David Kenny on How to Manage Creatives
Kenny is Chairman and CEO of Digitas and is a member of the Publicis Groupe Executive Committee, the P12. He leads the Group's overall digital and interactive strategy. Beginning with his appointment as CEO in 1997, Kenny has led Digitas through a decade of evolution and growth to an industry-leading position in digital and direct marketing services. Prior to Digitas, Kenny was a senior partner in the global strategy consulting firm Bain & Company from 1991 to 1997. He was named to its Policy Committee in 1995 at the age of 33. Prior to his consulting career, Kenny held marketing and strategy positions with General Motors Corporation. Kenny holds a B.S. from the General Motors Institute (Kettering University) and an M.B.A. from Harvard Business School. He is a board member for Teach For America and a director of The Corporate Executive Board.
Kenny: Well, I always say, if you look up “create” in the dictionary, it means to do something for the very first time, to be original, and I love creativity, I love new ideas, I love originality, and we have to foster that and celebrate that and take a lot of risk to get that done. At the same time, if you look at making money in the world, making money is about finding something creative and then replicating it without changing it, because if you’re always changing and you’re always creating, you can’t ever catch up. You’re always spending new money to create something new, and I think this balance of creation and replication is always the challenge, because we have to figure out when we’ve got an idea that’s good enough, that we should just replicate it, and when we want to constantly be creating new ideas, and that balance of creation and replication is probably the hardest thing we’ve got going in our business.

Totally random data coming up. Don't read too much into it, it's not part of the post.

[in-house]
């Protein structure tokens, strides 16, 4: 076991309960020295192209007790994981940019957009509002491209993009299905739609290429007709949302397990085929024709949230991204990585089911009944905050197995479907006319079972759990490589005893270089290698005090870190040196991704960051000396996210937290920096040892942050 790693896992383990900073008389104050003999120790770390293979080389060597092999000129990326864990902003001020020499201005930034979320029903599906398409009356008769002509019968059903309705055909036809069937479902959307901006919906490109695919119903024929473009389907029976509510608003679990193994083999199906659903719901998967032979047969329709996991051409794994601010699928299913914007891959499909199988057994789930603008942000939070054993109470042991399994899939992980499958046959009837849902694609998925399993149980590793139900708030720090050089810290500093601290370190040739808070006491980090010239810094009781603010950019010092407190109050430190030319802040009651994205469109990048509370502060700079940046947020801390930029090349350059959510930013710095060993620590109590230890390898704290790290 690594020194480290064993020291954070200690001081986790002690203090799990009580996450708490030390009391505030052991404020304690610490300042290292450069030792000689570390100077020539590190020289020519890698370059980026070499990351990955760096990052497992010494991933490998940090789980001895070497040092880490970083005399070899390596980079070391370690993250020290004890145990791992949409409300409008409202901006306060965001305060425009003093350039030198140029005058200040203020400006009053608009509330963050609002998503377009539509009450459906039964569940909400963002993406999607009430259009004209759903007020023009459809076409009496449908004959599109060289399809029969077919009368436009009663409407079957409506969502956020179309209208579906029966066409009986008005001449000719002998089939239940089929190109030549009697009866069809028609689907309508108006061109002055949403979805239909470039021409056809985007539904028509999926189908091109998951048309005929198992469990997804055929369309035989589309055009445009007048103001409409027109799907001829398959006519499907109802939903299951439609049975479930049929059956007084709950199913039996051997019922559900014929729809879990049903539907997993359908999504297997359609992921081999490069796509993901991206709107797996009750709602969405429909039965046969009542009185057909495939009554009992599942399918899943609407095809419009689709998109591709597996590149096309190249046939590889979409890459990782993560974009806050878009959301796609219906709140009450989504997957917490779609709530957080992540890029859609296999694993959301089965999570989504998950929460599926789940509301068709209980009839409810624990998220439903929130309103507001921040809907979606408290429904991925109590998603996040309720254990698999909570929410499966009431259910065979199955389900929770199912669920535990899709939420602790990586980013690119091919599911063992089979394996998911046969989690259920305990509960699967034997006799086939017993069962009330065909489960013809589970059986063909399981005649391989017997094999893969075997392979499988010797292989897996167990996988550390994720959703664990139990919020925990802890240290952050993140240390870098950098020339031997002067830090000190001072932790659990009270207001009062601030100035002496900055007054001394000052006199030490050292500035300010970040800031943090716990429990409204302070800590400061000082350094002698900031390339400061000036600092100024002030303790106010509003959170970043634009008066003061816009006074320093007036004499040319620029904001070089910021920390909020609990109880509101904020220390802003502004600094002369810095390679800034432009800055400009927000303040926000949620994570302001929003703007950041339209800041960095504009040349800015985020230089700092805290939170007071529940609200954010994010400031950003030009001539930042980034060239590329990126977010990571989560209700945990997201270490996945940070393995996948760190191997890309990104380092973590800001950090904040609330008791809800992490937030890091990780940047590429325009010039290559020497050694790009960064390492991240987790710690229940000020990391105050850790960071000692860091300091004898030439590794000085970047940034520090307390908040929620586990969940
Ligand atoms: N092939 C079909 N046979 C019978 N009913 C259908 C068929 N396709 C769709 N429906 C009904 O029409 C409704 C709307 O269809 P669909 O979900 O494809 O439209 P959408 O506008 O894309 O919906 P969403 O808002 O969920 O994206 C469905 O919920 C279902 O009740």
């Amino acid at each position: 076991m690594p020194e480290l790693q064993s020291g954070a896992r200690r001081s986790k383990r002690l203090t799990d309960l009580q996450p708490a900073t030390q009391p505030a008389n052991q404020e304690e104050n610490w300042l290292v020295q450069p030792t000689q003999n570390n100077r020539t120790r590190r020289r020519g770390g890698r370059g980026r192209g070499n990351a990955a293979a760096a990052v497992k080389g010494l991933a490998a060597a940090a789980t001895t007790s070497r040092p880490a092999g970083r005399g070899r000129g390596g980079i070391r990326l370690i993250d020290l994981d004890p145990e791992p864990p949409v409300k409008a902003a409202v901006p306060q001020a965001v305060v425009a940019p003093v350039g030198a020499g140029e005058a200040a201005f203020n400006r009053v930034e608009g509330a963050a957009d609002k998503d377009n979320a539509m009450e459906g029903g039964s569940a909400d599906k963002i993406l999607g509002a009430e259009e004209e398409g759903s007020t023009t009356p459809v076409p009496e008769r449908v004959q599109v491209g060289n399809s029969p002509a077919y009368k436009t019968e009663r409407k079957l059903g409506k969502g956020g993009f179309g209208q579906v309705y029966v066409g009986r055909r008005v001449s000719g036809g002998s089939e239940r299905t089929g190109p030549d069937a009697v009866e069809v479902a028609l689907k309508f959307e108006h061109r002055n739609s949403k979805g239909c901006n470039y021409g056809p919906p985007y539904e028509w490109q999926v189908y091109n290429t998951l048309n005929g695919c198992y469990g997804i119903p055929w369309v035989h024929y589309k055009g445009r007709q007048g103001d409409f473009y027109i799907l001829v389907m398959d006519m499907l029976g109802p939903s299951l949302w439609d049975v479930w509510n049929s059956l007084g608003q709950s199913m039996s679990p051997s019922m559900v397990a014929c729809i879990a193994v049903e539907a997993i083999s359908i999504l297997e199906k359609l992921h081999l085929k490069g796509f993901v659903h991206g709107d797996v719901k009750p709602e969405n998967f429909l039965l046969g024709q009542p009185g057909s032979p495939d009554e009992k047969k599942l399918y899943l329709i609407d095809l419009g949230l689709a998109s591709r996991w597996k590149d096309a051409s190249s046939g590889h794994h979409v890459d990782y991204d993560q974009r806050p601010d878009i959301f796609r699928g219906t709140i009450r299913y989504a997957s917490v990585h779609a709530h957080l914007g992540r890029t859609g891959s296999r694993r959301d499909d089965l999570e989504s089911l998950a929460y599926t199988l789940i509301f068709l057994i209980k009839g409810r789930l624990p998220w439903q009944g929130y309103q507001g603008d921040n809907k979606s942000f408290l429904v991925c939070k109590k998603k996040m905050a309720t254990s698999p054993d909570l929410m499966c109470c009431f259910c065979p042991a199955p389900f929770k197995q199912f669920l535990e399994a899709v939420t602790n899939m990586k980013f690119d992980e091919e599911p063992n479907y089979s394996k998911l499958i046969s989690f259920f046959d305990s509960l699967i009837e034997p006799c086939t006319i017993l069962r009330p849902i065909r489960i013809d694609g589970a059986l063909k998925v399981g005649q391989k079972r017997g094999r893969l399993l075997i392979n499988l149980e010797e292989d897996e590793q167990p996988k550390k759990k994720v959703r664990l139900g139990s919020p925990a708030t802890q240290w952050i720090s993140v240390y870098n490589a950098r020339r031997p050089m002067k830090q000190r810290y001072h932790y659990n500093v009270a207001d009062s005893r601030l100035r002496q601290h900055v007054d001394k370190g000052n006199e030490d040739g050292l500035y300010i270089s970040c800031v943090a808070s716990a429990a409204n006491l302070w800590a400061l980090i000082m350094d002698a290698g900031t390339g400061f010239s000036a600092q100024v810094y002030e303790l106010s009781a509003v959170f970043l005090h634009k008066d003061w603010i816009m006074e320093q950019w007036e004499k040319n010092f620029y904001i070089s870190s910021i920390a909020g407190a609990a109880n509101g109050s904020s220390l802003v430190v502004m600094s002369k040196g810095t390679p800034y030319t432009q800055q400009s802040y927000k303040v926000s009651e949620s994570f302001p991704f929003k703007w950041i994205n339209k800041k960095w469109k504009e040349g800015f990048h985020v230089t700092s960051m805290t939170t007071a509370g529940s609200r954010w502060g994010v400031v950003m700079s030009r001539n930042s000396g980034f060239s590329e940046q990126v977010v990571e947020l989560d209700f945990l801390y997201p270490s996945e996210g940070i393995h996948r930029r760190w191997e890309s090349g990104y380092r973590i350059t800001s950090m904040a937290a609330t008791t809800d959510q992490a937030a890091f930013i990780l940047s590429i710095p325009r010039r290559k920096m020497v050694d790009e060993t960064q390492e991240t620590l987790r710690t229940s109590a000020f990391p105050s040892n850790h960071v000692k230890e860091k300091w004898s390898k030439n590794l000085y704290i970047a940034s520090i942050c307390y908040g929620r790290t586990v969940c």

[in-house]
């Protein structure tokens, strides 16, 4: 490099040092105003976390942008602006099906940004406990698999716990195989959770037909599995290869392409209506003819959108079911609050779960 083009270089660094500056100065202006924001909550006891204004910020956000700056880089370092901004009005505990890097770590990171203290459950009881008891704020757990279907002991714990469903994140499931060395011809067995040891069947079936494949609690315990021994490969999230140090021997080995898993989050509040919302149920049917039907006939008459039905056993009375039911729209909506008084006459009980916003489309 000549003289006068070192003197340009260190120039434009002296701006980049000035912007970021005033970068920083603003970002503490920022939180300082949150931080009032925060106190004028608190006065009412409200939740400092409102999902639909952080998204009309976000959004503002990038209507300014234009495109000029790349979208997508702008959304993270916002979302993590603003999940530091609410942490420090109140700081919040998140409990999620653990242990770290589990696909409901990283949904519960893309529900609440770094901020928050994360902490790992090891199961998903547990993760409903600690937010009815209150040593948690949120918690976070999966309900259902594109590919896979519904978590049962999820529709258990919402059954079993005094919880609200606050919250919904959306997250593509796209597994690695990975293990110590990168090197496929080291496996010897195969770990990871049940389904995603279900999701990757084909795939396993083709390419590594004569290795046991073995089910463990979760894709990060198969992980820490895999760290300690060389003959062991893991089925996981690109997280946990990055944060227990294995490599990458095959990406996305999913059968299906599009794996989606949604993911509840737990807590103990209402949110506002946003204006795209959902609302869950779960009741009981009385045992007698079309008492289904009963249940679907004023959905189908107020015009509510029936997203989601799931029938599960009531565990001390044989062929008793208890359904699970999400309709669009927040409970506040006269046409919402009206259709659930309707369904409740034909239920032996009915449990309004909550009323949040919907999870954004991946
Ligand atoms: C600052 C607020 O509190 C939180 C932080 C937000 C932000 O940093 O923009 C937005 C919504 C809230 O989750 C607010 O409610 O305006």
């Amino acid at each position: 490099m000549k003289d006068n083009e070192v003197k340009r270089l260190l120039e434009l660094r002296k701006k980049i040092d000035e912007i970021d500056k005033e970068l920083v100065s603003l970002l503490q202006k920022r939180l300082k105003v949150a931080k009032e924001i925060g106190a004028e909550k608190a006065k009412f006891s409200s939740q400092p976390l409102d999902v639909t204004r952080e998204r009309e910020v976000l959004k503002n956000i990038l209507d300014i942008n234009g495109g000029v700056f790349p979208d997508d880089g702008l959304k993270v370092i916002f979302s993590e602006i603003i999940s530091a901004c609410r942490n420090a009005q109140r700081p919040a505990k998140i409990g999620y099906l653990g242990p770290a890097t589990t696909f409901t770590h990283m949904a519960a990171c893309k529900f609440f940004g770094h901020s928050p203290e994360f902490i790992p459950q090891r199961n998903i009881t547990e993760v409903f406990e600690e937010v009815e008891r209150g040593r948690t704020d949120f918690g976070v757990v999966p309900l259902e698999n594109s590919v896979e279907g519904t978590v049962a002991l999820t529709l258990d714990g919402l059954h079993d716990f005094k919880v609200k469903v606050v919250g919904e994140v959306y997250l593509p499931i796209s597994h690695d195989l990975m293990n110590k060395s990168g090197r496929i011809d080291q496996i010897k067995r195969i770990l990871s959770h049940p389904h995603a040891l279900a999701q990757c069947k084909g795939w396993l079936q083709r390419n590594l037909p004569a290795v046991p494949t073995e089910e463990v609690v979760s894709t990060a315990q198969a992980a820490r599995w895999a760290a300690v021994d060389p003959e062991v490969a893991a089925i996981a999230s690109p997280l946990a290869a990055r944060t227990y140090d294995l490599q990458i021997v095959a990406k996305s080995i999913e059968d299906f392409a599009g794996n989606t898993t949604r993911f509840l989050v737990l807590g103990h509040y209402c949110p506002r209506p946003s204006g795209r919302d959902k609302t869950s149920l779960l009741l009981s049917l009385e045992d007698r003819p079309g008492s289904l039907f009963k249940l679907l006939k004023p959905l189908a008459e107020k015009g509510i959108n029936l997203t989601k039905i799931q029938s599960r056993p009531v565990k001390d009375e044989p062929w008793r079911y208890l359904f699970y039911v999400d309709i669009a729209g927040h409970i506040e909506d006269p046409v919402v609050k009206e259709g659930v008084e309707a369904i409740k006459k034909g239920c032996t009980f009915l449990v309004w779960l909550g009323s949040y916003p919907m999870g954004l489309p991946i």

David Kenny talks about ways to direct abstract thinkers.
Here's the science of black holes, from supermassive monsters to ones the size of ping-pong balls.
- There's more than one way to make a black hole, says NASA's Michelle Thaller. They're not always formed from dead stars. For example, there are teeny tiny black holes all around us, the result of high-energy cosmic rays slamming into our atmosphere with enough force to cram matter together so densely that no light can escape.
- CERN is trying to create artificial black holes right now, but don't worry, it's not dangerous. Scientists there are attempting to smash two particles together with such intensity that it creates a black hole that would live for just a millionth of a second.
- Thaller uses a brilliant analogy involving a rubber sheet, a marble, and an elephant to explain why different black holes have varying densities. Watch and learn!
- Bonus fact: If the Earth became a black hole, it would be crushed to the size of a ping-pong ball.
From time-traveling billiard balls to information-destroying black holes, the world's got plenty of puzzles that are hard to wrap your head around.
- While it's one of the best on Earth, the human brain has a lot of trouble accounting for certain problems.
- We've evolved to think of reality in a very specific way, but there are plenty of paradoxes out there to suggest that reality doesn't work quite the way we think it does.
- Considering these paradoxes is a great way to come to grips with how incomplete our understanding of the universe really is.
In a breakthrough for nuclear fusion research, scientists at China's Experimental Advanced Superconducting Tokamak (EAST) reactor have produced temperatures necessary for nuclear fusion on Earth.
- The EAST reactor was able to heat hydrogen to temperatures exceeding 100 million degrees Celsius.
- Nuclear fusion could someday provide the planet with a virtually limitless supply of clean energy.
- Still, scientists have many other obstacles to pass before fusion technology becomes a viable energy source.
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